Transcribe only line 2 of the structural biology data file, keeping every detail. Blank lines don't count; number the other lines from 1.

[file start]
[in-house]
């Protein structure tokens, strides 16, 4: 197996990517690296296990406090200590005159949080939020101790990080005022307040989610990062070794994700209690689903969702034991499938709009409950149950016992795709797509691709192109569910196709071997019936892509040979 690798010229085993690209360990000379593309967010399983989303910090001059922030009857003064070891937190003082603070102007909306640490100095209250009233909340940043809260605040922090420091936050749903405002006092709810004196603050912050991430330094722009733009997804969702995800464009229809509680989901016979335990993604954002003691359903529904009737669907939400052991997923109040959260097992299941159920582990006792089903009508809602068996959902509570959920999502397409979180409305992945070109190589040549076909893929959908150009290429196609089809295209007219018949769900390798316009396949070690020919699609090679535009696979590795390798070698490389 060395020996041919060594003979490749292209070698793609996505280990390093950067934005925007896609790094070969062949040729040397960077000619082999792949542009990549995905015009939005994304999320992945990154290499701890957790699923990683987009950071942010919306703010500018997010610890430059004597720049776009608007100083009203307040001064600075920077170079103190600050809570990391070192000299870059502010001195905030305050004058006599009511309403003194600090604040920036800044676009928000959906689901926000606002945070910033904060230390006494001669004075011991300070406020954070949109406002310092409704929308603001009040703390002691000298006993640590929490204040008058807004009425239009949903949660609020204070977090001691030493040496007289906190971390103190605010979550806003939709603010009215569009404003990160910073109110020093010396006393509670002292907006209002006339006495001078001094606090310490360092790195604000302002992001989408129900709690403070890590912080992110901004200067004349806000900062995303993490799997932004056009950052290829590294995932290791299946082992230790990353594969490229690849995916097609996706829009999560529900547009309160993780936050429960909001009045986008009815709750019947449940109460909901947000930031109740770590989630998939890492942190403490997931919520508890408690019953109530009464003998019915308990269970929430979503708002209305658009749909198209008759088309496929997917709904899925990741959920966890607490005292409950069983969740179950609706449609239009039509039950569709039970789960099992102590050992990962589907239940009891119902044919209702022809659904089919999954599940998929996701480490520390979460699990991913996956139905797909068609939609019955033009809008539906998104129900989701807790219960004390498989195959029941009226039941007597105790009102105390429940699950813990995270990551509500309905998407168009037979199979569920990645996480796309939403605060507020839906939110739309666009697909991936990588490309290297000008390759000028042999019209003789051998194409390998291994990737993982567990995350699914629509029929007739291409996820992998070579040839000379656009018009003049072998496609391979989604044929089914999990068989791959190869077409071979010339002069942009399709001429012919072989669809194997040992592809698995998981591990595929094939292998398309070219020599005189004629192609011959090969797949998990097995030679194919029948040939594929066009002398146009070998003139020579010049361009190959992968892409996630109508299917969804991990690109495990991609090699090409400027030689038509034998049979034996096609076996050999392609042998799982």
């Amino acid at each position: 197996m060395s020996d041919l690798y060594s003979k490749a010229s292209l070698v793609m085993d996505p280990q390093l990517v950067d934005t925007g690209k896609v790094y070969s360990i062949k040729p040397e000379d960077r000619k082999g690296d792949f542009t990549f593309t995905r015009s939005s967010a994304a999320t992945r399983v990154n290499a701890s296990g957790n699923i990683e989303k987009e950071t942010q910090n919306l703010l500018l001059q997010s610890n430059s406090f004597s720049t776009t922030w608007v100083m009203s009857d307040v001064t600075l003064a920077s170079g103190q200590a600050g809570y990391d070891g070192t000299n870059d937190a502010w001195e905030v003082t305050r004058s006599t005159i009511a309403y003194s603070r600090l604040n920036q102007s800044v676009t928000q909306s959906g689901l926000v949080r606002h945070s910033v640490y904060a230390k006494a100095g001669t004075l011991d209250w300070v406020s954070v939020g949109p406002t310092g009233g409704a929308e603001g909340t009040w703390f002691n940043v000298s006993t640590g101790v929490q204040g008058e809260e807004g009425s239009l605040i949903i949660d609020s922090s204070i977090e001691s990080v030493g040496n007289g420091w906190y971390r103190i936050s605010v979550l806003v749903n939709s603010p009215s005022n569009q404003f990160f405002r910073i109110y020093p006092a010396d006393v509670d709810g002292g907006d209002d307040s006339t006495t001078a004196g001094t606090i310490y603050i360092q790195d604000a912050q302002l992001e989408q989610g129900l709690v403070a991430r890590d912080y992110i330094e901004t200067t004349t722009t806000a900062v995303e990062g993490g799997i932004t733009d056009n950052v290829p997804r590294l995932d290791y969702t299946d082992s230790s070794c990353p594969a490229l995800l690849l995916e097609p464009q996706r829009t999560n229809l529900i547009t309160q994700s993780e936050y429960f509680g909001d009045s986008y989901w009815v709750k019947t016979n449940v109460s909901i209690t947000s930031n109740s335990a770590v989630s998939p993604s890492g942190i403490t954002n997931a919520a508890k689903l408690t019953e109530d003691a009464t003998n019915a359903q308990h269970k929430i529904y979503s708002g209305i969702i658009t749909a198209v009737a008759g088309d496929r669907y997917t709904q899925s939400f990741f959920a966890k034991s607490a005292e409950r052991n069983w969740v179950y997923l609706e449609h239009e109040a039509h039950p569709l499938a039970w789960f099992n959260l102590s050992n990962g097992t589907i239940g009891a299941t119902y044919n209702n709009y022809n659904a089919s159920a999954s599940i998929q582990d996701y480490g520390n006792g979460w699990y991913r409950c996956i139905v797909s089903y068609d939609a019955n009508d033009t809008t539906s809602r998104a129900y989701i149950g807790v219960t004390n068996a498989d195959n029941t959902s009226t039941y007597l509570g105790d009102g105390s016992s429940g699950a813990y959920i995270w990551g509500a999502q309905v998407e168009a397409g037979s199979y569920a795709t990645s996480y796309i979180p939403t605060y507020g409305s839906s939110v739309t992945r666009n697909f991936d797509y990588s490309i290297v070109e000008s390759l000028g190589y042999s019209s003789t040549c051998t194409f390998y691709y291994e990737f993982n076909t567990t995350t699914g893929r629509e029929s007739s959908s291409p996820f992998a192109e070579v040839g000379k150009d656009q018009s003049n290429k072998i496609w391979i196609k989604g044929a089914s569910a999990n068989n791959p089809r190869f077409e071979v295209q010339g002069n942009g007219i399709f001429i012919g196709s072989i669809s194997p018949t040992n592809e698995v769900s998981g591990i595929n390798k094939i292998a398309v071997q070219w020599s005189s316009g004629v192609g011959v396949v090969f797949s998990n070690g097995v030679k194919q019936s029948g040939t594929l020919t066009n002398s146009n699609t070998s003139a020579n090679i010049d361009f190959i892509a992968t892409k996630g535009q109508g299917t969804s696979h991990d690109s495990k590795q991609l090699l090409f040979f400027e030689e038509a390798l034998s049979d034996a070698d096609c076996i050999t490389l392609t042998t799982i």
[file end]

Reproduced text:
């Protein structure tokens, strides 16, 4: 197996990517690296296990406090200590005159949080939020101790990080005022307040989610990062070794994700209690689903969702034991499938709009409950149950016992795709797509691709192109569910196709071997019936892509040979 690798010229085993690209360990000379593309967010399983989303910090001059922030009857003064070891937190003082603070102007909306640490100095209250009233909340940043809260605040922090420091936050749903405002006092709810004196603050912050991430330094722009733009997804969702995800464009229809509680989901016979335990993604954002003691359903529904009737669907939400052991997923109040959260097992299941159920582990006792089903009508809602068996959902509570959920999502397409979180409305992945070109190589040549076909893929959908150009290429196609089809295209007219018949769900390798316009396949070690020919699609090679535009696979590795390798070698490389 060395020996041919060594003979490749292209070698793609996505280990390093950067934005925007896609790094070969062949040729040397960077000619082999792949542009990549995905015009939005994304999320992945990154290499701890957790699923990683987009950071942010919306703010500018997010610890430059004597720049776009608007100083009203307040001064600075920077170079103190600050809570990391070192000299870059502010001195905030305050004058006599009511309403003194600090604040920036800044676009928000959906689901926000606002945070910033904060230390006494001669004075011991300070406020954070949109406002310092409704929308603001009040703390002691000298006993640590929490204040008058807004009425239009949903949660609020204070977090001691030493040496007289906190971390103190605010979550806003939709603010009215569009404003990160910073109110020093010396006393509670002292907006209002006339006495001078001094606090310490360092790195604000302002992001989408129900709690403070890590912080992110901004200067004349806000900062995303993490799997932004056009950052290829590294995932290791299946082992230790990353594969490229690849995916097609996706829009999560529900547009309160993780936050429960909001009045986008009815709750019947449940109460909901947000930031109740770590989630998939890492942190403490997931919520508890408690019953109530009464003998019915308990269970929430979503708002209305658009749909198209008759088309496929997917709904899925990741959920966890607490005292409950069983969740179950609706449609239009039509039950569709039970789960099992102590050992990962589907239940009891119902044919209702022809659904089919999954599940998929996701480490520390979460699990991913996956139905797909068609939609019955033009809008539906998104129900989701807790219960004390498989195959029941009226039941007597105790009102105390429940699950813990995270990551509500309905998407168009037979199979569920990645996480796309939403605060507020839906939110739309666009697909991936990588490309290297000008390759000028042999019209003789051998194409390998291994990737993982567990995350699914629509029929007739291409996820992998070579040839000379656009018009003049072998496609391979989604044929089914999990068989791959190869077409071979010339002069942009399709001429012919072989669809194997040992592809698995998981591990595929094939292998398309070219020599005189004629192609011959090969797949998990097995030679194919029948040939594929066009002398146009070998003139020579010049361009190959992968892409996630109508299917969804991990690109495990991609090699090409400027030689038509034998049979034996096609076996050999392609042998799982």